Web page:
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Inflation at 40-year highs: dollar, gold, bitcoin react

By Piero Cingari

15:45, 10 February 2022

US dollar banknotes, gold and bitcoin
US annual inflation rose at the highest pace in 40 years and above than market expectations – Photo: Shutterstock

Annual inflation soared 7.5% in January 2022, the fastest pace in 40 years and above market expectations of 7.3%, the US consumer price index (CPI) showed.

Excluding food and energy, core inflation climbed to 6%, the highest rate since September 1982, due to broad-based price increases in nearly all components of the basket, prompting concerns that inflation may become more entrenched in the economy for an extended period.

The financial markets reacted. Investor expectations increased dramatically for the US Federal Reserve (Fed) to tighten monetary policy more aggressively this year, resulting in robust price movement across all major asset classes.

a chart showing headline and core inflation rate in the USUS headline and core CPI (%change y/y) – Credit: Capital.com / Source: Tradingview

Expectations of 50 basis point hike in March spiked

A 50 basis point (bp) increase in interest rates by the Fed in March is now more likely than not according to the latest CME Group FedWatch tool from CME Group.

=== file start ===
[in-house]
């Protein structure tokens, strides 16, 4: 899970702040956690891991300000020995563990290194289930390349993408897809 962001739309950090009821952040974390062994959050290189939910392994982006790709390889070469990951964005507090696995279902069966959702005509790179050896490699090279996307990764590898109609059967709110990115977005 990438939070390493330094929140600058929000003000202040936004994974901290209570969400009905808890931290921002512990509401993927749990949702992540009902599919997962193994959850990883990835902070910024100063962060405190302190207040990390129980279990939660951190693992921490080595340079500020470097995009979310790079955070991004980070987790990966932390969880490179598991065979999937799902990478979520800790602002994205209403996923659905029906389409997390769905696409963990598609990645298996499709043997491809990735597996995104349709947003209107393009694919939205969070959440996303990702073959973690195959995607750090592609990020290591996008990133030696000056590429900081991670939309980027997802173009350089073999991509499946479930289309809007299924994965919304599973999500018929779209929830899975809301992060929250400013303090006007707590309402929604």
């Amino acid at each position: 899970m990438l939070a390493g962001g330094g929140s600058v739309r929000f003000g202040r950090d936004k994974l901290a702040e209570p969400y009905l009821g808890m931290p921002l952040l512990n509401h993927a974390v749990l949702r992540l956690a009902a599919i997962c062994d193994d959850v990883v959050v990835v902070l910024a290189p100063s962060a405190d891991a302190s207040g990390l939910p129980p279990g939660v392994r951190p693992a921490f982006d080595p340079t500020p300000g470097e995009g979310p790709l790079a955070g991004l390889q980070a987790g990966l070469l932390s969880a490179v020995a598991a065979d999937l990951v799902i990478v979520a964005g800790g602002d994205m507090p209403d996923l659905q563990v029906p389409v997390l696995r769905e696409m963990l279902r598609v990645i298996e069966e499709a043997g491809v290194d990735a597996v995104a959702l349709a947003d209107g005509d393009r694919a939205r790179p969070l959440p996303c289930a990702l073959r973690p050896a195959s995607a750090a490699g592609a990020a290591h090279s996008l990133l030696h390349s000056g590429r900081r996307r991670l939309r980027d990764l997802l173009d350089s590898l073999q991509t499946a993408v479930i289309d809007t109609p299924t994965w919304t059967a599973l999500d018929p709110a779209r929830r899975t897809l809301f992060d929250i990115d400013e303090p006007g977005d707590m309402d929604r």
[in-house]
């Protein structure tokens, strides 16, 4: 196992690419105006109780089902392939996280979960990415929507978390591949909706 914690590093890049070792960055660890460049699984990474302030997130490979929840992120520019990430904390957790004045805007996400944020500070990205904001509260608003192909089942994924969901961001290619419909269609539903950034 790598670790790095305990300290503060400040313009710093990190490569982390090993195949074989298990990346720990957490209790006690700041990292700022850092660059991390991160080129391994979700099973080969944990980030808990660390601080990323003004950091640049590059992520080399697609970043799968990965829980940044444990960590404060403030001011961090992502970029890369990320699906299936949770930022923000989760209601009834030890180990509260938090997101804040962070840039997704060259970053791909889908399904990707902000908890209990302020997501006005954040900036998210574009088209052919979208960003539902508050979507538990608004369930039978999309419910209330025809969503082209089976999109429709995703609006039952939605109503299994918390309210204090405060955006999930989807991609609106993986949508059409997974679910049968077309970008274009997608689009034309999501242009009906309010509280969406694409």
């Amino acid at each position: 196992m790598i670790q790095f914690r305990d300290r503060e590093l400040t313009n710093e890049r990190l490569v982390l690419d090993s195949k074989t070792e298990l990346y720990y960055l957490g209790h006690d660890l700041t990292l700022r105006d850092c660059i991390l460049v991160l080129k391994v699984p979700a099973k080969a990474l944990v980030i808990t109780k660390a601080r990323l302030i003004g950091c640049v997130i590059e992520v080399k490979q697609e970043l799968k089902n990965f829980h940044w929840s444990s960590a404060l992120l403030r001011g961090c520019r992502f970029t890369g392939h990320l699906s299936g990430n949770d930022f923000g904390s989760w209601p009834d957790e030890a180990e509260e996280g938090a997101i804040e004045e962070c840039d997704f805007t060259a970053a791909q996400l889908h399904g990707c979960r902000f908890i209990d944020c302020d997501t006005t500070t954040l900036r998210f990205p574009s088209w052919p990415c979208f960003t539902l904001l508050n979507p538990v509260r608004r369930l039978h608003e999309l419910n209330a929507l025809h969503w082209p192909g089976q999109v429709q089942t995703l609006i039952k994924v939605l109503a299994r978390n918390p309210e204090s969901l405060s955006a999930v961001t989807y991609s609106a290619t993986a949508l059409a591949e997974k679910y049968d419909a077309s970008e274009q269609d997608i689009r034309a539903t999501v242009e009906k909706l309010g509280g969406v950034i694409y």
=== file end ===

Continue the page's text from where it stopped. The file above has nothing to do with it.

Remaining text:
Fed futures prices currently assign a 54% likelihood of a 50bp raise in the March Fed meeting, up from 23% before the CPI figure, implying that investors are now effectively pricing in a 39bp rate rise in March.

Expectations for total Fed rises in 2022 have also climbed, with the market now pricing in 154bps (or fully discounting six cumulative hikes) by the end of the year, up from 130bps before to the CPI release.

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a chart showing market expectations for rate hikes in 2022Market implied interest-rate rate hikes in 2022 – Credit: Capital.com / Data: CME Group

US Dollar response after the US CPI: technical analysis

The dollar initially responded positively in the forex market, with the DXY index hitting the psychological barrier of 96.00, the highest since 3 February, but then retracing to 95.30 at the time of writing (-0.2% on the day).

Higher interest rate expectations in the US make the dollar more appealing in comparison to other currencies, but the risk of consistently higher rate inflation than the cost of borrowing in the economy is a component of weakness for a currency.